As a child, I watched a National Geographic special on TV on Mount Kilimanjaro and ever since, have wanted to go there. The show talked about how it was the highest peak in Africa and showed its distinct biomes: the rainforest, the moorland, the alpine desert and the snow summit. For years it was on my “to do” list. You know, that list we all keep in the back of our heads and say to ourselves someday I am going to do this and that. Needless to say, I was excited when I finally decided to climb this mountain and check it off my list. I soon realised that this expedition to climb Mt. Kilimanjaro was more than a trip that would allow me to check something off my list, it was a journey that revealed 5 important lessons of life I needed to be reminded of.
1) Your greatest competitor is not the person next to you, but you.
On Mt. Kilimanjaro it is not man versus the mountain or you versus the next guy, but rather, you versus the voice in your head. Every day on the mountain, it was easy to give in to that voice in your head, which would plant seeds of doubt and fear— “Am I strong enough to accomplish this task? Am I going to get altitude sickness today?”
This never-ending chorus of negativity can take over your day and sap the energy out of you. Fighting and overcoming the demons within me was harder than dealing with anything else on my journey to the mountain-top.
2) It takes a village.
Success is hardly ever a singular journey. It takes support, which can come in the form of family, friends or even mentors. To climb Mt. Kilimanjaro I needed the support of a guide to show me the way, a cook and three porters to carry not only my personal belongings but also supplies needed for the trip. Without their support, I could have never made the journey.
3) It’s not the destination. It’s the journey.
It is easy in life to get focused on the end destination and forget about enjoying the moment and taking time out for yourself. Luckily, I had a guide who made it a point to stop every now and then to talk about the unusual plants and even things like the vastness of nothing in the alpine desert region. It was during these moments that I realised that enjoying and making the most of the journey was just as important as getting to the top.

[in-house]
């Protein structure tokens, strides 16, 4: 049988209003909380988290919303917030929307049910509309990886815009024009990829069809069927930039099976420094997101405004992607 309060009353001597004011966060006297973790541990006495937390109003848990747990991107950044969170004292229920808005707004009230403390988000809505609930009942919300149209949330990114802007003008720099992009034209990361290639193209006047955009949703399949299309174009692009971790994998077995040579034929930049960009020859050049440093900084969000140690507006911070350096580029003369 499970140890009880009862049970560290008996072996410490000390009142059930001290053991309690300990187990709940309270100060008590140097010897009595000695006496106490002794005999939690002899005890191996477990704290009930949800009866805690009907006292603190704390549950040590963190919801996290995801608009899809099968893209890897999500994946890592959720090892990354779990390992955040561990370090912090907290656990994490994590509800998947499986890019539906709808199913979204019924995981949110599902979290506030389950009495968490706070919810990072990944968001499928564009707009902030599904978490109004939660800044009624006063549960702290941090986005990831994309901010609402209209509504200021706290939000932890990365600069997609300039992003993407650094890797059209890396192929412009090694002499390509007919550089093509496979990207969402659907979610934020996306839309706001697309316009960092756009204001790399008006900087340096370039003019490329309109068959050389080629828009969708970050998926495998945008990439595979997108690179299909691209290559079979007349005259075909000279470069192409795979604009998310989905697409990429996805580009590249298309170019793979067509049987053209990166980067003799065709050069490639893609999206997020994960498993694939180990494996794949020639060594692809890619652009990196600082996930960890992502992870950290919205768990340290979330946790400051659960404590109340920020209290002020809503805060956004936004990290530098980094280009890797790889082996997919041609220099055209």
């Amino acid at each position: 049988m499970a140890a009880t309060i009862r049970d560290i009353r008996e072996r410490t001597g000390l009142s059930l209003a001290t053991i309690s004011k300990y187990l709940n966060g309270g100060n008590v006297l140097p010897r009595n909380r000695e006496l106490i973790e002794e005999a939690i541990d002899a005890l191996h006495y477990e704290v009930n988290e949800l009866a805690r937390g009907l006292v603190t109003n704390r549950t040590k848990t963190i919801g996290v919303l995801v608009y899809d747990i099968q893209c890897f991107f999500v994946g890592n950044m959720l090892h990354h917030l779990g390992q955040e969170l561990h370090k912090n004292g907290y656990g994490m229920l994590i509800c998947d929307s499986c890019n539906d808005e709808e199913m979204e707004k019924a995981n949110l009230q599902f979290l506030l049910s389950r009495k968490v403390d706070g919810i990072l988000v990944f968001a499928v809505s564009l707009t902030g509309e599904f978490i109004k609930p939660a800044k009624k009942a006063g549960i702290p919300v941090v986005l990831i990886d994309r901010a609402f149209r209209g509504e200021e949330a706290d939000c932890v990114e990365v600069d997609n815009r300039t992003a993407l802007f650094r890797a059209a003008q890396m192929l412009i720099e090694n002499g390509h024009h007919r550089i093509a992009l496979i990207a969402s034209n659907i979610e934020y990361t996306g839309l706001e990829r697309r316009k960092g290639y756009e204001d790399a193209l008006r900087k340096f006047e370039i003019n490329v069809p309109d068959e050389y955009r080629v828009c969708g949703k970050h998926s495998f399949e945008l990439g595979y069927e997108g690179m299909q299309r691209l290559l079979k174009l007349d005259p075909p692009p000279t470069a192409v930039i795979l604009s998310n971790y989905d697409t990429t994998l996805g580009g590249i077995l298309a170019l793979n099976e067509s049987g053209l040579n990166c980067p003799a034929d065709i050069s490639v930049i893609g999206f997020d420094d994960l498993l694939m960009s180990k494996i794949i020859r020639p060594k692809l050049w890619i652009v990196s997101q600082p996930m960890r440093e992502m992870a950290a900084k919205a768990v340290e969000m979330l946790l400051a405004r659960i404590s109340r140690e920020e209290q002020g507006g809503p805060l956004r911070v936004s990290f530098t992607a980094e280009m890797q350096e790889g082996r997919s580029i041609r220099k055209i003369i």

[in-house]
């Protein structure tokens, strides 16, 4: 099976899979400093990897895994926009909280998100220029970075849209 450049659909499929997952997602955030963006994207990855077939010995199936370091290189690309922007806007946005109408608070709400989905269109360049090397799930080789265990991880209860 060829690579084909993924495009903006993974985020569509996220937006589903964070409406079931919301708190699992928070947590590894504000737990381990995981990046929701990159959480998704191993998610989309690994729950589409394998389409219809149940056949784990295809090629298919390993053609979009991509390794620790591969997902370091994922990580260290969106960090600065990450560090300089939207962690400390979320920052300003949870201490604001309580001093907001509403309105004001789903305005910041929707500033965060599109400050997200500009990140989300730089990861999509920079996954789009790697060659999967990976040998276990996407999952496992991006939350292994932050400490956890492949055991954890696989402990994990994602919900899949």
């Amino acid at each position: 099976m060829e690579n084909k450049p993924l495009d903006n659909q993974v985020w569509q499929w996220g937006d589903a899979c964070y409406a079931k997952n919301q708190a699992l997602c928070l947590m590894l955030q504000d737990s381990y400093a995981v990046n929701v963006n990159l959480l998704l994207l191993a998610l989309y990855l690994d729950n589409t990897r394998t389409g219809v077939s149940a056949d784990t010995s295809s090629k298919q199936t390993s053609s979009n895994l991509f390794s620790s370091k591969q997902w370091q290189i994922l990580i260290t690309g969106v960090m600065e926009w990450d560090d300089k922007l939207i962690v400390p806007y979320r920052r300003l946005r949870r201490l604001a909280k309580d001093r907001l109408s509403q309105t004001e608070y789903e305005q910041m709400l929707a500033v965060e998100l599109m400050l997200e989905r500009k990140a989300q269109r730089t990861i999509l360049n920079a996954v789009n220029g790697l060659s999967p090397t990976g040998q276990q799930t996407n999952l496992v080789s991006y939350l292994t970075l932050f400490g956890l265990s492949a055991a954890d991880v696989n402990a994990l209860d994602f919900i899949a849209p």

4) Slow and steady wins the race.
When you stand at the base and look at the top of the mountain, it can seem like a daunting journey, one that will take forever. Throughout the trek up the mountain you will hear your guide and other locals say “Pole, Pole”, Swahili for “Slowly, Slowly”. You soon realise that as you walk up, slowly you get acclimatised to the altitude and preserve a lot more energy. The mountain-top isn’t going anywhere so why hurry, take your time and you will eventually get there.
5) A journey of a thousand miles begins with a single step.
Even though climbing Mt. Kilimanjaro has always been on my to do list, I didn’t think it was something that would be possible. Africa always seemed so far, so exotic and so expensive –or so I thought until I took the first step of googling Mt. Kilimanjaro and learning what it would take to climb the mountain. The more I read, the further I got in the process of planning my trip until I found myself in Mumbai waiting to board a flight bound for Tanzania. You will never know what is achievable until you take that first step.
Story and Images by Brian D’Souza
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